Forcing myself not to make any smart remarks about her role as the nurse and what a total chicken-butt she was being, I gently removed her washcloth and calmly cleaned and bandaged her cut--doing my best to imitate her own typical calm and comforting demeanor. She thanked me, hugged me, hopped up and limped to her room to finally get dressed and dry her hair.

It wasn't that bad of a cut, but I knew she was embarrassed, so I didn't bring it up again. Sorry, M.B., for making light of your pain now, but it was pretty funny and it's been more than a decade now, so I'm sure you can handle it.

Mary Beth, Mary Beth...Love you, woman!

Thursday, September 09, 2004

Midnight Phone Calls

When you are in college, there seems to be no phone protocol. There is no time that is considered too late to call. Too early, maybe. Too late, nope. Five girls in one apartment - with one phone line - we got many late calls. Most of them were from Joe, who was somewhat of a mystery to us. He was Karleen's friend - boyfriend? - and he lived in a different time zone, and he seemed to party pretty hard. My favorite call from Joe was when he called from Florida because he was lost and couldn't find his hotel and wanted to see if Karleen could help him out. (All his late calls are forgiven, since he is now Karleen's husband.) My absolute favorite late phone call story is when Stuart (my boyfriend at the time, now my husband) called for me and Mary Beth answered the phone. Well, Mary Beth answered FIRST, followed by Karleen, who woke me up. The funny part is that Mary Beth was asleep, and in her half-woken state, she had quite the conversation with Stuart. She told him she loved him. Several times, apparantly, until Karleen interrupted with a stern, "I'll get Sheila now!" and Mary Beth signed off. I didn't learn of the love talk until the next morning in the kitchen, where we were all making breakfast and packing lunches. Mary Beth was in the middle of slicing bread with a large knife, and she says to me, "You know, Sheila, I think I told Stuart I loved him last night! Isn't that funny?" All this time, she is gesturing with the knife in her hand. I thought it was pretty funny - you'd have to know Mary Beth, and you'd know she's just not the boyfriend stealer type. Karleen, however, was all seriousness, furiously making her sandwich, not looking at me. I think she thought I would be pretty upset. Well, I thought the whole thing was pretty funny, and we all had a good laugh. Later that day, when I saw Stuart, he tells me "Mary Beth told me she loved me last night. Was she asleep?" See, even all the guys knew Mary Beth was no boyfriend stealer. This is one of our favorite stories - Stuart and I tell it frequently, and Sherry and I always remember it when we are together. The really ironic thing is this: I don't even remember what we talked about on the phone! I have no idea what was so important to warrant a late night call that woke all of us up.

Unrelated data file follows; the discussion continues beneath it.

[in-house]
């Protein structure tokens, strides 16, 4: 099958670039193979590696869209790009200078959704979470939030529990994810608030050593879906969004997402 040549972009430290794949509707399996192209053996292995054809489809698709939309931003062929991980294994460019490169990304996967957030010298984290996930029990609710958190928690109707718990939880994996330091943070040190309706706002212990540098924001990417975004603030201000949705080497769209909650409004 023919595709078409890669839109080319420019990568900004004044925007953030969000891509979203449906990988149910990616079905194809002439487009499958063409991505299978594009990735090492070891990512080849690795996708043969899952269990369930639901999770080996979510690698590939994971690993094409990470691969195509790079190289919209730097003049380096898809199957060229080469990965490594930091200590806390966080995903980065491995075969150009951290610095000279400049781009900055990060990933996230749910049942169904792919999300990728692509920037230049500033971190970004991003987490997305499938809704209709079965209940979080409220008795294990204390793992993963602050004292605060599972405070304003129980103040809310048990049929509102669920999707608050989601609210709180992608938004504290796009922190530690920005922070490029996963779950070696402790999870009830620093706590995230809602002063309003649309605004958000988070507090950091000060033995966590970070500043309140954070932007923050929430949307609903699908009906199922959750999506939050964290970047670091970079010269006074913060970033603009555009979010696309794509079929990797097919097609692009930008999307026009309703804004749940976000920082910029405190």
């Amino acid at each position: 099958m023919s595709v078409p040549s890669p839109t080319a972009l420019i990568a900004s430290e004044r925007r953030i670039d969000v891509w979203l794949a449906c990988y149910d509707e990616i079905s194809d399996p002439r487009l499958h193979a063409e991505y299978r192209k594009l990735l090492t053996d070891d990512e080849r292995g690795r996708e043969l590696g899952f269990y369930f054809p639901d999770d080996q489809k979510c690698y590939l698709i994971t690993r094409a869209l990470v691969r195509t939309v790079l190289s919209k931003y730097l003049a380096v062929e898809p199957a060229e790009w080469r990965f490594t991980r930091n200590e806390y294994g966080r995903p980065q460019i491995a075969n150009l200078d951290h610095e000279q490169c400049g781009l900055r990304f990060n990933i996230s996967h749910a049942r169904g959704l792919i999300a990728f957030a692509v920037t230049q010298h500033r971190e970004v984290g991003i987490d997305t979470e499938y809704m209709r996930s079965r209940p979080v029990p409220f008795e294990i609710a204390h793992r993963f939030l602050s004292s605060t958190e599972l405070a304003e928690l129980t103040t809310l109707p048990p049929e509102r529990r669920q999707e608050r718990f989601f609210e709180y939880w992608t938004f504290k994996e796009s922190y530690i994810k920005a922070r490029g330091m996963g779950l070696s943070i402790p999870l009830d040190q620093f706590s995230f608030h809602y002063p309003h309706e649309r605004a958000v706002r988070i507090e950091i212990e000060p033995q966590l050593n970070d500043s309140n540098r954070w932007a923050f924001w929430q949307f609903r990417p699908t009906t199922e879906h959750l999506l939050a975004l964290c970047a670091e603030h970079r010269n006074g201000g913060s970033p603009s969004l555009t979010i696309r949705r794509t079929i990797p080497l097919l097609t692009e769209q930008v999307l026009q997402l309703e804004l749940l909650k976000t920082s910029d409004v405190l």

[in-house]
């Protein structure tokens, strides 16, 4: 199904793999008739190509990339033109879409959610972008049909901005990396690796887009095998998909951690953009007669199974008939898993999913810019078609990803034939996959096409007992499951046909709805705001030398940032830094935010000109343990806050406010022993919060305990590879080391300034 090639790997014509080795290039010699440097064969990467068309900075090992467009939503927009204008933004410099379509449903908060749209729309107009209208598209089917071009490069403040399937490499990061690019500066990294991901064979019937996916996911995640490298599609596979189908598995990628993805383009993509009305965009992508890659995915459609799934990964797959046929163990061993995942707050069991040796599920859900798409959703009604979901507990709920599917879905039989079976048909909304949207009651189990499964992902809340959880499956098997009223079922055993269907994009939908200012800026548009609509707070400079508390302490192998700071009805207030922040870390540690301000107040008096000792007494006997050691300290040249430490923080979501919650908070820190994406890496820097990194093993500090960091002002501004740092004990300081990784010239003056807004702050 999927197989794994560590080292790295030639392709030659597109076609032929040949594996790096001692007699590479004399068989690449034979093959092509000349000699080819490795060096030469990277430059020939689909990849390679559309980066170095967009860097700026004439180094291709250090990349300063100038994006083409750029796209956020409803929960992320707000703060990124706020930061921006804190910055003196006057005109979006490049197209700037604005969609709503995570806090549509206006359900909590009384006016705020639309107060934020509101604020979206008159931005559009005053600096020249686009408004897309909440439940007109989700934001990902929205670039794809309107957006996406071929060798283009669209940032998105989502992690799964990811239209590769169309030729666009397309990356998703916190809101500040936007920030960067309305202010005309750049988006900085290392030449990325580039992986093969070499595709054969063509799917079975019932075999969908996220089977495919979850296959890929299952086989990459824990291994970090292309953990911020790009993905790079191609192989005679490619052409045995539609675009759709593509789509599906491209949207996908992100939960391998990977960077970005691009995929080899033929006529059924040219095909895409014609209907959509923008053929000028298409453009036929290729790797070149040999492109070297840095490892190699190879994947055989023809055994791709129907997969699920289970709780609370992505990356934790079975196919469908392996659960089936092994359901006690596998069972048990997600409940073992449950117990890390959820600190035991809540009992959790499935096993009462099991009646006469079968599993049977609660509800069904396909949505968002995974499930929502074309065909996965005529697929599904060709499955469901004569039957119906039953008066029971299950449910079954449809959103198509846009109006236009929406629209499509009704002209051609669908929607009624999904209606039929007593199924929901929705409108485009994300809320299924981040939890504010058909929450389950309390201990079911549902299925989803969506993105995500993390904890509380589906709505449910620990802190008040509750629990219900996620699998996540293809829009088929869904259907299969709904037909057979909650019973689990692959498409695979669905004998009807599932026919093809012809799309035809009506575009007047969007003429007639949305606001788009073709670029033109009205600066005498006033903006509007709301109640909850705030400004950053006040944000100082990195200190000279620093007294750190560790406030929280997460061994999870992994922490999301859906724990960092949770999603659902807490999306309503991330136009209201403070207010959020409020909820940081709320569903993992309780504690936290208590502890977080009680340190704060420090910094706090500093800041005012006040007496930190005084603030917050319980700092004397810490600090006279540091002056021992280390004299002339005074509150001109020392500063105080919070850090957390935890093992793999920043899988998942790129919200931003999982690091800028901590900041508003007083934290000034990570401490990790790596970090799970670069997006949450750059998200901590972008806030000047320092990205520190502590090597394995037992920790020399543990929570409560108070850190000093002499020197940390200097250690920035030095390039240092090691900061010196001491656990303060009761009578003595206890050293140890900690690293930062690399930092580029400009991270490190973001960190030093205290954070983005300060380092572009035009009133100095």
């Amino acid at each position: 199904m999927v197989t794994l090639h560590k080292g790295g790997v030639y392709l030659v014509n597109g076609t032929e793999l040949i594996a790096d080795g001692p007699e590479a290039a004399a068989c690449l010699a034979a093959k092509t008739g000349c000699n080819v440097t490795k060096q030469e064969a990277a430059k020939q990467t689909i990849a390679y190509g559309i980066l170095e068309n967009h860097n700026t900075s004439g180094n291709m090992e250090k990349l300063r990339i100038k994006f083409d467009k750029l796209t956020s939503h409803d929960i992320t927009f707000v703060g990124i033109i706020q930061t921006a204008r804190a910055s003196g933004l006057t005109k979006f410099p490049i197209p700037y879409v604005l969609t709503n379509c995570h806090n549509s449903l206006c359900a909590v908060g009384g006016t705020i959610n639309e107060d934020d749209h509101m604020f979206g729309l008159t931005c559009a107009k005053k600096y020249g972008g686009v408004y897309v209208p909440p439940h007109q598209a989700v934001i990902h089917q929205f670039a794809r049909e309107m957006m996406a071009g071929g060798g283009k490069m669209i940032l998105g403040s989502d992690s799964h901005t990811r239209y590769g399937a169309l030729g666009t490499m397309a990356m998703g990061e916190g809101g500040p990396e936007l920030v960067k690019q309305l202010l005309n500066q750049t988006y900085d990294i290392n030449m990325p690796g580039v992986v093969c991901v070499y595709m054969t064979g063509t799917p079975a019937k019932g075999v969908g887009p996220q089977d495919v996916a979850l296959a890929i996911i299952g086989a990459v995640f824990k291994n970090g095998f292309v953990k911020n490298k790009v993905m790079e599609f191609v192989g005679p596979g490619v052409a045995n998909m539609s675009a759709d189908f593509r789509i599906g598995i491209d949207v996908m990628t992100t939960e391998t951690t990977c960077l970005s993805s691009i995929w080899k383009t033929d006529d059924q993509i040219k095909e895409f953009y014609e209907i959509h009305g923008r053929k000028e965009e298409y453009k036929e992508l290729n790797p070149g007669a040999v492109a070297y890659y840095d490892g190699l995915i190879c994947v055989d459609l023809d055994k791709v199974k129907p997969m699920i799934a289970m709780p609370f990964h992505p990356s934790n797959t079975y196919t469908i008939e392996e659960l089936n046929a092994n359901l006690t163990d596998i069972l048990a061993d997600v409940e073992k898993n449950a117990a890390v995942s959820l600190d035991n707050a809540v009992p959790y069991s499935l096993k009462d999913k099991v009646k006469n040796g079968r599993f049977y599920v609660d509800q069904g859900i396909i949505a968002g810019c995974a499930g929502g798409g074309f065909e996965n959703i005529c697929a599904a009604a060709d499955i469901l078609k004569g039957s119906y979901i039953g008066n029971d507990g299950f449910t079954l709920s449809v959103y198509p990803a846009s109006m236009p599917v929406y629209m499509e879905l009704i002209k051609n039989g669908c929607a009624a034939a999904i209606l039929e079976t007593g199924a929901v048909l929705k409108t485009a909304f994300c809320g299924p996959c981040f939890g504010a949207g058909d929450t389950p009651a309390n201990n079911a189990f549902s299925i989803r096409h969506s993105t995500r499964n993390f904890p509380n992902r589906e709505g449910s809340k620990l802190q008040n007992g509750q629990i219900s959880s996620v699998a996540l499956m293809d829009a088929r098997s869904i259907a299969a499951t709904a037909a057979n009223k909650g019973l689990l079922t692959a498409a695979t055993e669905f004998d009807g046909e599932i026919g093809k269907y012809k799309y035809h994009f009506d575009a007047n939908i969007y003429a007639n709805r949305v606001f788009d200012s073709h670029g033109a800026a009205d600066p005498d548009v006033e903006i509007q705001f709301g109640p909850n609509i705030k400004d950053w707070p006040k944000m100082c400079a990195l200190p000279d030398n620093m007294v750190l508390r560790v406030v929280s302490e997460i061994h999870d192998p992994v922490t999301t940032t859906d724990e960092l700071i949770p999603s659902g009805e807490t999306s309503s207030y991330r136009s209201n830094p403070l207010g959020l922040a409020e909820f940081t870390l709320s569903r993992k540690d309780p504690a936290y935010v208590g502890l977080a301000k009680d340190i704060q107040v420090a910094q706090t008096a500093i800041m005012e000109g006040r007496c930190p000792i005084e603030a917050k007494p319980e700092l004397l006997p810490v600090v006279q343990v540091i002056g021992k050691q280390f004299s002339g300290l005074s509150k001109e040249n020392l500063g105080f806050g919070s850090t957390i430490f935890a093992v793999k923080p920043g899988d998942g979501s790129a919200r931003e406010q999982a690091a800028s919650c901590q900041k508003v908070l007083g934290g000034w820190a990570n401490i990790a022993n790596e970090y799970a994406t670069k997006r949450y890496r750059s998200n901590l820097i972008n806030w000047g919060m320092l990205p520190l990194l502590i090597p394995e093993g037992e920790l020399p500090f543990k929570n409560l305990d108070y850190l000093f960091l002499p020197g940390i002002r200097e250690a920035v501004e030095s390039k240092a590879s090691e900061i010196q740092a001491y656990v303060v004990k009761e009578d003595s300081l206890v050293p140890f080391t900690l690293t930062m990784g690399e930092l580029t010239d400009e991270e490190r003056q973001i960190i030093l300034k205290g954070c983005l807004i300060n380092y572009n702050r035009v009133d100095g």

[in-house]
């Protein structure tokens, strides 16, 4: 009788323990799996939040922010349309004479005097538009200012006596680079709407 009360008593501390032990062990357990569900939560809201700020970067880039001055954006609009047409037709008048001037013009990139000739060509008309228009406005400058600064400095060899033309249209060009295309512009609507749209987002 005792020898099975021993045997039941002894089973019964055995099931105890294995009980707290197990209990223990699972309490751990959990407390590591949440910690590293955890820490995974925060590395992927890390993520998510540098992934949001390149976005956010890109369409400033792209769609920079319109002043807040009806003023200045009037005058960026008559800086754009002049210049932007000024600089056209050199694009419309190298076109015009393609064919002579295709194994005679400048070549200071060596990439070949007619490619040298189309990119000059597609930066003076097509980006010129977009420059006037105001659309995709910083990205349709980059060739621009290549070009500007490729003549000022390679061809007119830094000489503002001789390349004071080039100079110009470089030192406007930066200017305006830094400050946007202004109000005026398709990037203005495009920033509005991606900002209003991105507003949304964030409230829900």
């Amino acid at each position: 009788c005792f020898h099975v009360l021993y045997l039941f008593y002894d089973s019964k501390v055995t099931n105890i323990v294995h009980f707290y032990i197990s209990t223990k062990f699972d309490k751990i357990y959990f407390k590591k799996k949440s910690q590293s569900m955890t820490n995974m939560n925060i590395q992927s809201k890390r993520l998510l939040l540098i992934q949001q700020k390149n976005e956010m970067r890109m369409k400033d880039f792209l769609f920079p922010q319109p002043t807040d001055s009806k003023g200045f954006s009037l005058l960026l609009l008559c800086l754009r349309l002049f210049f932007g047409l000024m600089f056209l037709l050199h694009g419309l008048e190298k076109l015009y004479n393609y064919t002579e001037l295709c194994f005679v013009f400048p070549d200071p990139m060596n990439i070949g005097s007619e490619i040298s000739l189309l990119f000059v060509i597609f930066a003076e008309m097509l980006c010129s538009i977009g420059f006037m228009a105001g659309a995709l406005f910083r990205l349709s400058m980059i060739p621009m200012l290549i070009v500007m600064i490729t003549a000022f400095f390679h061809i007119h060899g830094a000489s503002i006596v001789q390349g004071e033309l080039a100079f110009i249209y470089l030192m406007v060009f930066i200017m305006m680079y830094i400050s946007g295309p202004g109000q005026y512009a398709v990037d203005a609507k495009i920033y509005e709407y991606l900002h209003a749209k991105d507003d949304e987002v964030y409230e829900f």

Wednesday, September 08, 2004

Having Trouble Publishing...